Morrisons agrees £6.3bn takeover bid by consortium that pledge to be 'good stewards' of the chain

·3-min read

Supermarket giant Morrisons has agreed a takeover offer from a consortium in a deal worth £6.3bn.

The move follows the rejection of an earlier £5.5bn bid from one of the world's biggest buyout firms, Clayton Dubilier & Rice (CD&R), which the grocery chain said "significantly undervalued" the business.

Under the terms of the agreed deal with a group made up of Fortress Investment Group, Canada Pension Plan Investment Board and Koch Real Estate Investments, Morrisons shareholders will receive 254 pence a share.

Chairman Andrew Higginson said the board believed the offer "represents a fair and recommendable price for shareholders which recognises Morrisons' future prospects".

Directors are recommending "unanimously" that shareholders vote in favour of the deal.

Mr Higginson added: "Morrisons is an outstanding business and our performance through the pandemic has further improved our standing and enabled us to enter the discussions with Fortress from a hard-won position of strength.

"We have looked very carefully at Fortress' approach, their plans for the business and their overall suitability as an owner of a unique British food-maker and shopkeeper with over 110,000 colleagues and an important role in British food production and farming.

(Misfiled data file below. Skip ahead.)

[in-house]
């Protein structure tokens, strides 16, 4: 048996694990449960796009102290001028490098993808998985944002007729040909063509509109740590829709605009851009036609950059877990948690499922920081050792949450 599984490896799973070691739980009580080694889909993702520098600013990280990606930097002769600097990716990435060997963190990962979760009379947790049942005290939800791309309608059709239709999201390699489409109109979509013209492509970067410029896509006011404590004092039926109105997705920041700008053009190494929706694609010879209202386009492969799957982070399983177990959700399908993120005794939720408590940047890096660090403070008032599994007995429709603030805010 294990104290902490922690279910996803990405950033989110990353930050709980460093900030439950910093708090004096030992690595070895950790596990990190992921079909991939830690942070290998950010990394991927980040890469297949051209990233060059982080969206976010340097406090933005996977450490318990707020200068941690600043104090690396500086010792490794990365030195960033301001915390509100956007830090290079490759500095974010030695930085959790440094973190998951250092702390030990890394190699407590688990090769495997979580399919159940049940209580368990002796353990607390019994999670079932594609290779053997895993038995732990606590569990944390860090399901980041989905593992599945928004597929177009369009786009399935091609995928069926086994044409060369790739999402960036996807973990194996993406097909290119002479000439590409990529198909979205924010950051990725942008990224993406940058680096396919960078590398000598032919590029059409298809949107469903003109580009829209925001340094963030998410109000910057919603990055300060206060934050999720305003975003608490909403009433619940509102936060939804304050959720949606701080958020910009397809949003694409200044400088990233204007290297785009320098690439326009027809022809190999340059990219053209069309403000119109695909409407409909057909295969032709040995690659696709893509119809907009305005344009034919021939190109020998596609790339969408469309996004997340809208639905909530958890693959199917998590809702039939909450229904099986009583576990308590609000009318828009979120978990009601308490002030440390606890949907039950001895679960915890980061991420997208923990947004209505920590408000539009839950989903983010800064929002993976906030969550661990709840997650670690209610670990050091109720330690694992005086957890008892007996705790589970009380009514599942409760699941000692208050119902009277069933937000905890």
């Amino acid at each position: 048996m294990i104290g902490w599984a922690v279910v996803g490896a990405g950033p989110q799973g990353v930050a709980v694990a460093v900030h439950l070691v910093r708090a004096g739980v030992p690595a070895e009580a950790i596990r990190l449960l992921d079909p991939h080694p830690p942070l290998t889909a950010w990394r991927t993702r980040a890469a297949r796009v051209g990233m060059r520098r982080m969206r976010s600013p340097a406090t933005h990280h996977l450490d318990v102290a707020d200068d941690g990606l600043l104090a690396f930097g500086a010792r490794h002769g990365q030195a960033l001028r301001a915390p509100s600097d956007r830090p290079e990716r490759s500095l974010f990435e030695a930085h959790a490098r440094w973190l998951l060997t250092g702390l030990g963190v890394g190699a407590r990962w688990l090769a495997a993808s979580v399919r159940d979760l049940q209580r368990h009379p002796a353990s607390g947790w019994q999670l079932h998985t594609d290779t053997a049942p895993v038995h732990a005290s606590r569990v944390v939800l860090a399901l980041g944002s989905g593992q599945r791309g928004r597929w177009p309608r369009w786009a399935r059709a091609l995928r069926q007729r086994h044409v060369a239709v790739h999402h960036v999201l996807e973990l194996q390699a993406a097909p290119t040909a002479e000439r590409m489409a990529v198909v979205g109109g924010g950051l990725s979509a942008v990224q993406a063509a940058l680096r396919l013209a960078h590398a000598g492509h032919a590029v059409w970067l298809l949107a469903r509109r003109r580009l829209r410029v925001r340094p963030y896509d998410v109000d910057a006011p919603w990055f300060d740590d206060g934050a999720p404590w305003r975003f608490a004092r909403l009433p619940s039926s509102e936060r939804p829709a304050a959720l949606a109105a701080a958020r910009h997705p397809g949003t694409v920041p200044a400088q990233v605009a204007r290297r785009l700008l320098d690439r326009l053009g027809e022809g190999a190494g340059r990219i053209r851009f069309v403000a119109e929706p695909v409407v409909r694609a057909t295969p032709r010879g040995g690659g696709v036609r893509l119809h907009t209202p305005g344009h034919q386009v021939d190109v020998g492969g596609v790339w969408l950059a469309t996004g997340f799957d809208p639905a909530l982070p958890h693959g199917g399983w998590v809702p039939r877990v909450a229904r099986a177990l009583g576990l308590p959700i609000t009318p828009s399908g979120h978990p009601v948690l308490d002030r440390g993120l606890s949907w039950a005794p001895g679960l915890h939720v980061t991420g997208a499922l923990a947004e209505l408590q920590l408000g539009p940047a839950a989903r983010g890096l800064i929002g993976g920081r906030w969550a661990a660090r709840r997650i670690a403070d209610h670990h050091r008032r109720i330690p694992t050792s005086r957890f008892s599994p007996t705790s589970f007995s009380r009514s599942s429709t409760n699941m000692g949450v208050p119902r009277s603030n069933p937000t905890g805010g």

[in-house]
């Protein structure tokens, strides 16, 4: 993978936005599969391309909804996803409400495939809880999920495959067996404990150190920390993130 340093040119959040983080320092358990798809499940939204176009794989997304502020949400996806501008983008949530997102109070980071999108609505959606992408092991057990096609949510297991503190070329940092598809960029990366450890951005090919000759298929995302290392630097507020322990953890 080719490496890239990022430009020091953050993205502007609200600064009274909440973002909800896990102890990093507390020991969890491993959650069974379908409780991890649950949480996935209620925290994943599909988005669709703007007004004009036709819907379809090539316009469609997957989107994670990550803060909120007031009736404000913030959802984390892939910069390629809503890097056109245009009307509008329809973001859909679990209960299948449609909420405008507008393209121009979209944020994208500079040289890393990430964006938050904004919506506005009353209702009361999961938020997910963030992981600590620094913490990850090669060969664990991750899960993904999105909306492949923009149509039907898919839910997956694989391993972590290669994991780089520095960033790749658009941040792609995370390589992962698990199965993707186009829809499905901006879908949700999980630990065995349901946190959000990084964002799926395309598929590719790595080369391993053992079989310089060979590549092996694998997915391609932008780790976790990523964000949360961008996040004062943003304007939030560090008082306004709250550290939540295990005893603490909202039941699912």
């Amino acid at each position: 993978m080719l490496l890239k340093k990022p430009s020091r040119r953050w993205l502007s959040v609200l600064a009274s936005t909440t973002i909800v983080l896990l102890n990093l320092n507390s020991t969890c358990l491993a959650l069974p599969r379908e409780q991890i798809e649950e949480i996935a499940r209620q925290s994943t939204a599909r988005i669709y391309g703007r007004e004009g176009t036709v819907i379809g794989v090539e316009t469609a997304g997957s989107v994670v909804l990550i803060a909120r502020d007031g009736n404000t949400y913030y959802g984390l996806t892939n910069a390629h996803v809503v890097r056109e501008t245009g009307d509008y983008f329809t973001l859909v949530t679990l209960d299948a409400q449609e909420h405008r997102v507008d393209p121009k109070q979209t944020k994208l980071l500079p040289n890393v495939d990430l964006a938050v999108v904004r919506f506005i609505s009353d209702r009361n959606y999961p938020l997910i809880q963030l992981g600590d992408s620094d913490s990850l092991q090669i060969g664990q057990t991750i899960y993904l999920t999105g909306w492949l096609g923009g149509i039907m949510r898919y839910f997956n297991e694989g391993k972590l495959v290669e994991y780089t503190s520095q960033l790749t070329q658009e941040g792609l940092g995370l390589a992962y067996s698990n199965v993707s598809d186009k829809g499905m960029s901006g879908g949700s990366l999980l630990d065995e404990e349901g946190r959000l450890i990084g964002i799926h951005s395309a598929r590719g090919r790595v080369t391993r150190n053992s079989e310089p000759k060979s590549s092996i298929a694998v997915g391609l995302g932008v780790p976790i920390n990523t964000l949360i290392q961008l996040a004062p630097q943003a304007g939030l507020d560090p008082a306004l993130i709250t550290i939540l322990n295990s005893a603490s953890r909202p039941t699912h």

"It's clear to us that Fortress has a full understanding and appreciation of the fundamental character of Morrisons."

Pointing out all the consortium members had "strong track records and a long-term approach to investing", Mr Higginson said: "They are backing our strategy, our management and our people.

"Morrisons has a rich history and a special culture and I am convinced that with the long term support of Fortress, the business will continue to prosper in the future."

Joshua A Pack, managing partner at Fortress, said: "We believe in making long-term investments focused on providing strong management teams with the necessary flexibility and support to execute their strategy in a sustainable and value enhancing manner.

"We fully recognise Morrisons' rich history and the very important role Morrisons plays for colleagues, customers, members of the Morrisons pension schemes, local communities, partner suppliers and farmers.

"We are committed to being good stewards of Morrisons to best serve its stakeholder groups, and the wider British public, for the long term."

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Prior to the latest offer, Amazon has been repeatedly rumoured as a suitor, with Morrisons established as a supplier of food products to the online behemoth's Prime Now and Pantry customers.

With a workforce of approximately 110,000 people, Morrisons is one of the biggest private sector employers in Britain and has a market share of just over 10%.

It is the UK's fourth-largest supermarket business, behind the 14.4% share of third-placed Asda.

In its most recent trading update it said sales in the 14 weeks to 9 May had grown 2.7% on a like for like basis, excluding fuel, including a 113% increase in online sales.

Last month, Morrisons was also on the receiving end of one of the biggest shareholder revolts in UK corporate history when 70% of investors voted against its pandemic pay packages.

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